By Darren Main • Spring 1999
Yoga promises many benefits, such as stress management and spiritual growth, but I believe that the benefit that attracts people to yoga most often is its effectiveness in dealing with chronic pain.
It seems few Americans live free of pain. Back and neck pains are more common than hangnails. For many, persistent pain has become such a way of life that they have long forgotten their days free of discomfort and restriction in the body. In a sense, many experience their bodies as a prison rather than as a temple.
Although yoga has become a new buzzword in the treatment of pain, it was viewed by the medical profession not so long ago as a new-age fad. It is so refreshing to see the tides turning. In any given week, I see two or three new yoga students who have sought out yoga on the advice of their doctor, chiropractor or physical therapist.
With so much interest in yoga’s ability to manage, and in some cases alleviate pain, I thought it would be appropriate to explore just how yoga works, and how it can best be used in chronic pain situations.
Yoga works on three levels. The most obvious level is the physical. Often when a new student comes into my class, his or her first comment is, “I had no idea I was so tight.” This should not be surprising when you consider the average American lifestyle. Before we can really understand why yoga works so well on pain in the body, we need to understand why so many people are in pain to begin with.
Our bodies have been evolving slowly over thousands of years. Evolution has prepared our bodies for lots of physical activity. In the early years of human history, we were hunters, actively seeking out our dinner and shelter. As we evolved, we became farmers, still requiring huge amounts of physical activity. More recently we became industrialized, again giving us more security, but still requiring constant movement.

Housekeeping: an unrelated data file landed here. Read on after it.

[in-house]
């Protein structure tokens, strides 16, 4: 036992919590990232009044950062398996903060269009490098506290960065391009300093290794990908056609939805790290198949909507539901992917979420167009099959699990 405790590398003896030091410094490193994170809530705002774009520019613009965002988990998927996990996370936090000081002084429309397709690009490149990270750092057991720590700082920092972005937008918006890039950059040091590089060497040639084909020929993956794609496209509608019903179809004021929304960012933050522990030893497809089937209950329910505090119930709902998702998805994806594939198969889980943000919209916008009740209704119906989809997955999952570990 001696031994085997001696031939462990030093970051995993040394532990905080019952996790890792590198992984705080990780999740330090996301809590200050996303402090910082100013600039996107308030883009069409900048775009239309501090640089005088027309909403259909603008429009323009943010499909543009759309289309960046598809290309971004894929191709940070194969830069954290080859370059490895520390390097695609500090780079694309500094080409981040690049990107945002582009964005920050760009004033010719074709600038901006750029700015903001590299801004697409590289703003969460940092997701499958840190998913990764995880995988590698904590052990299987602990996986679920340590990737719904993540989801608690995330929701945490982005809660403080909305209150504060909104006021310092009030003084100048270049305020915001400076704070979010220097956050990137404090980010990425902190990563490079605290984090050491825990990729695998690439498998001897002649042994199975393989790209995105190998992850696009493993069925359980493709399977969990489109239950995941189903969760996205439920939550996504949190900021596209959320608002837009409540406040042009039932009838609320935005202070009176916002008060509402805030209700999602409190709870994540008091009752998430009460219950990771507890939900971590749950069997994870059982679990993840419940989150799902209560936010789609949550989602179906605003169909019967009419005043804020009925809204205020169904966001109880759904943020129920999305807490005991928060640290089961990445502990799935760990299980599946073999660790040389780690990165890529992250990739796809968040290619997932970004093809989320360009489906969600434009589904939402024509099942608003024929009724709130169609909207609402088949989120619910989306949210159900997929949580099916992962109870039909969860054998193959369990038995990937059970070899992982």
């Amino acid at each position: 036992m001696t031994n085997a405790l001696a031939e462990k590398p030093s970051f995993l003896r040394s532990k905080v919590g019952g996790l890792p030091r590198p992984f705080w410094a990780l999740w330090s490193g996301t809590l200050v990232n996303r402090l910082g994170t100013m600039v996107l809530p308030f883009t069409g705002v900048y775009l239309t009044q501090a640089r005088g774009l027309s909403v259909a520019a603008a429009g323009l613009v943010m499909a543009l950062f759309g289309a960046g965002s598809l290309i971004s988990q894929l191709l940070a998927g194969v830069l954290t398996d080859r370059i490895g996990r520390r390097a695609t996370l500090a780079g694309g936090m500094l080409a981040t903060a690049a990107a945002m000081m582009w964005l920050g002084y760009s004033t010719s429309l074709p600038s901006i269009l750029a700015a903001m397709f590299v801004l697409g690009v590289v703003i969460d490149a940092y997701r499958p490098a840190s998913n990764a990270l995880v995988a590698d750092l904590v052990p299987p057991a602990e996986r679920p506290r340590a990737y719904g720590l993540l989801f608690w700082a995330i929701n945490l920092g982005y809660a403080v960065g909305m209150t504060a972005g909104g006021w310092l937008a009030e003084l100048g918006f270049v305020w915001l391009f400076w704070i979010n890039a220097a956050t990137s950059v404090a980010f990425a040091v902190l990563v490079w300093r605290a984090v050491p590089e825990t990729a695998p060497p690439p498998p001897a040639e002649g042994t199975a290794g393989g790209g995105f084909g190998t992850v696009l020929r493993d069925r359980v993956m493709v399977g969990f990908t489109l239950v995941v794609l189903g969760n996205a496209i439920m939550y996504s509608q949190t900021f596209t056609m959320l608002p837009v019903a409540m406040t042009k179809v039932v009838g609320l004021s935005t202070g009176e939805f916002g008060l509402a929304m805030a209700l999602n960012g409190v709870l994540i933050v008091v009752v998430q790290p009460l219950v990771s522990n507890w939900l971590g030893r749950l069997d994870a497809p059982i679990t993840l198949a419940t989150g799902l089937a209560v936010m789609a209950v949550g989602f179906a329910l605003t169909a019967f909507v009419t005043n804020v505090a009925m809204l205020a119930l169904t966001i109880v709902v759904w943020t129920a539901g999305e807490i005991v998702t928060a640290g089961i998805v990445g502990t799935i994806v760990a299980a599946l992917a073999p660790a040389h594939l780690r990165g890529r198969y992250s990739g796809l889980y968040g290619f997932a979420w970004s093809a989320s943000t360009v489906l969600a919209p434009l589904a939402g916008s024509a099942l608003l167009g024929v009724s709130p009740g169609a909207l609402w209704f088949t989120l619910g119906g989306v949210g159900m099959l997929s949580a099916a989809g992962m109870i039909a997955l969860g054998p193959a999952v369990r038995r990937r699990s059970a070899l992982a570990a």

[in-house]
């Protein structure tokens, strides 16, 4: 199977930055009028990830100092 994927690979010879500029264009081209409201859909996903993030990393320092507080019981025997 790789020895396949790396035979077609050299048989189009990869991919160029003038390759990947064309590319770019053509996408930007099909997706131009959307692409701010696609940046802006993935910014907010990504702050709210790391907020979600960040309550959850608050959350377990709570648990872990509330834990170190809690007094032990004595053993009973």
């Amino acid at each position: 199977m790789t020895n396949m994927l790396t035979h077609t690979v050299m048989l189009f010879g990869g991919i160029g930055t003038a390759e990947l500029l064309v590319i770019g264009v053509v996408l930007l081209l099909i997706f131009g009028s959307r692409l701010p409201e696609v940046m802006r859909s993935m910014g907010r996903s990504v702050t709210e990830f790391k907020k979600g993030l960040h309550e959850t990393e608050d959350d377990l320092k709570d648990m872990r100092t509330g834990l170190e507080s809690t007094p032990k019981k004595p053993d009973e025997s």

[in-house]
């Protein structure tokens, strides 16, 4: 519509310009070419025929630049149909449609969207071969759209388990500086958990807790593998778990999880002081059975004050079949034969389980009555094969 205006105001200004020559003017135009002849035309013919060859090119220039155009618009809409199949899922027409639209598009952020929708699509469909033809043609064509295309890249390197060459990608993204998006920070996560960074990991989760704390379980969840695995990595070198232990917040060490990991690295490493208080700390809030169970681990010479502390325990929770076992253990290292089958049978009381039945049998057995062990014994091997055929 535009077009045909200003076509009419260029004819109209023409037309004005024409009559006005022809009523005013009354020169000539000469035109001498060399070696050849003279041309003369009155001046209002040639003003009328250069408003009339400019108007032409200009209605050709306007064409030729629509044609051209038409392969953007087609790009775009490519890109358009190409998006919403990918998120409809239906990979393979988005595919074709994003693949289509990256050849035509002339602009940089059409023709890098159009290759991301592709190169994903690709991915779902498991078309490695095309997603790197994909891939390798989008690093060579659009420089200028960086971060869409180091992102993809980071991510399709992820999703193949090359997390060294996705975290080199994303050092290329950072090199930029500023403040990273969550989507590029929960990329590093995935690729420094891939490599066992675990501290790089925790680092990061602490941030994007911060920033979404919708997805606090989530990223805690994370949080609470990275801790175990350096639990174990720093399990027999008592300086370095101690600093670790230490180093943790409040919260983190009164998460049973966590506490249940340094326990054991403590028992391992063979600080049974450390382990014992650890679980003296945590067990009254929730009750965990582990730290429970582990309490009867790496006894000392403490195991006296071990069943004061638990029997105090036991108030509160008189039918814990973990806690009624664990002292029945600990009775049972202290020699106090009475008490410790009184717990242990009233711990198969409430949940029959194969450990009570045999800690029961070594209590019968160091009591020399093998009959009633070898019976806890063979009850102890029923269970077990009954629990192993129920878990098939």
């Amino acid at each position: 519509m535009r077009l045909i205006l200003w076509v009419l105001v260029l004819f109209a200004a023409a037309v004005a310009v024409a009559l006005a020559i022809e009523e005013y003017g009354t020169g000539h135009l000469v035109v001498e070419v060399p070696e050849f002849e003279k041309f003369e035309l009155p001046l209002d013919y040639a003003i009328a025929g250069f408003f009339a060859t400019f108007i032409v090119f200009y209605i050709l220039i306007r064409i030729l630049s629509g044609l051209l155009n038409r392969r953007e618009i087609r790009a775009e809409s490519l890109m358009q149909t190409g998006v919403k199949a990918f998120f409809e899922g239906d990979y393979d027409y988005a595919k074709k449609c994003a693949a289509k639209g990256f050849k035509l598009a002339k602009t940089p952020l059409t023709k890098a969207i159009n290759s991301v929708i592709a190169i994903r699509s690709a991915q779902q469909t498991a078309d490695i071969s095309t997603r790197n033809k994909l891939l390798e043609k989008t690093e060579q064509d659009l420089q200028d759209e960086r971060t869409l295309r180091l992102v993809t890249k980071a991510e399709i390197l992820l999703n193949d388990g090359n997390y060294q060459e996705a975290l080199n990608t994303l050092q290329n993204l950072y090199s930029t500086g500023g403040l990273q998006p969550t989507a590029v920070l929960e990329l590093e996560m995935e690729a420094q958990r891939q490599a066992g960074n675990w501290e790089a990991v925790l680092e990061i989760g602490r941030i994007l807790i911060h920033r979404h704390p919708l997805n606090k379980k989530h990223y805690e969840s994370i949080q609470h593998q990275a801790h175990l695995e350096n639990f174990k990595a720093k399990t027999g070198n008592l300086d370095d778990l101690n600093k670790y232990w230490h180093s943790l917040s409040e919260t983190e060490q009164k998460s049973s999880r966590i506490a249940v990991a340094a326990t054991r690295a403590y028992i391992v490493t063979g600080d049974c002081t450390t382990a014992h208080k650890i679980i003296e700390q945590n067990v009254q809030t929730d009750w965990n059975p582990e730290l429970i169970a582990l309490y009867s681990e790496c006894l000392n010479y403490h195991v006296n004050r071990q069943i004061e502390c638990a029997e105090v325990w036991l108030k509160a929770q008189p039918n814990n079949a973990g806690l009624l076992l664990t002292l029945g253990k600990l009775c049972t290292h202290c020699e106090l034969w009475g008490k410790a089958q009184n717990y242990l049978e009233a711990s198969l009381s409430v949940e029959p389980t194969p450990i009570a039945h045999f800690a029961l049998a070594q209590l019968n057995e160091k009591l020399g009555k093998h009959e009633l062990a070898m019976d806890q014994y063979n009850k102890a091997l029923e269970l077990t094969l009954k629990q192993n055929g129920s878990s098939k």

With each of these changes, there were countless generations in which the powers that be could evolve the human body to match the evolution of our minds. Things worked fairly smoothly until our most recent evolutionary leap into the technological age.
In less than twenty-five years, not even a full generation, we have gone from doing at least some physical labor each day as a part of our work, to doing almost nothing. Keep in mind that I am sitting here typing away on my Macintosh, so I am in no way opposed to technology. Our minds have evolved far faster than our bodies. Our bodies were designed to reach and climb, to pick up rocks and build shelters—not to sit on our rumps.
Anyone who has taken a yoga class will tell you that it is anything but static. In most classes you move and stretch, you sweat and deeply work the body. It is an incredible exercise that moves the body more thoroughly than most other forms of exercise. The skeletal muscles of the body get lengthened and toned, fibrous scar tissue in the muscles gets aligned with muscle fibers for better and more efficient movement, and blood flow reaches deep into the muscles to flush out toxins and supply nutrients. Fascia, the connective tissue that encases our muscles and organs like plastic wrap, gets untangled and unstuck allowing for a wider range of motion. The internal organs get massaged and cleansed and the endocrine system gets regulated. Joints get lubricated, the nervous system gets stimulated, and the spine is encouraged to lengthen and align.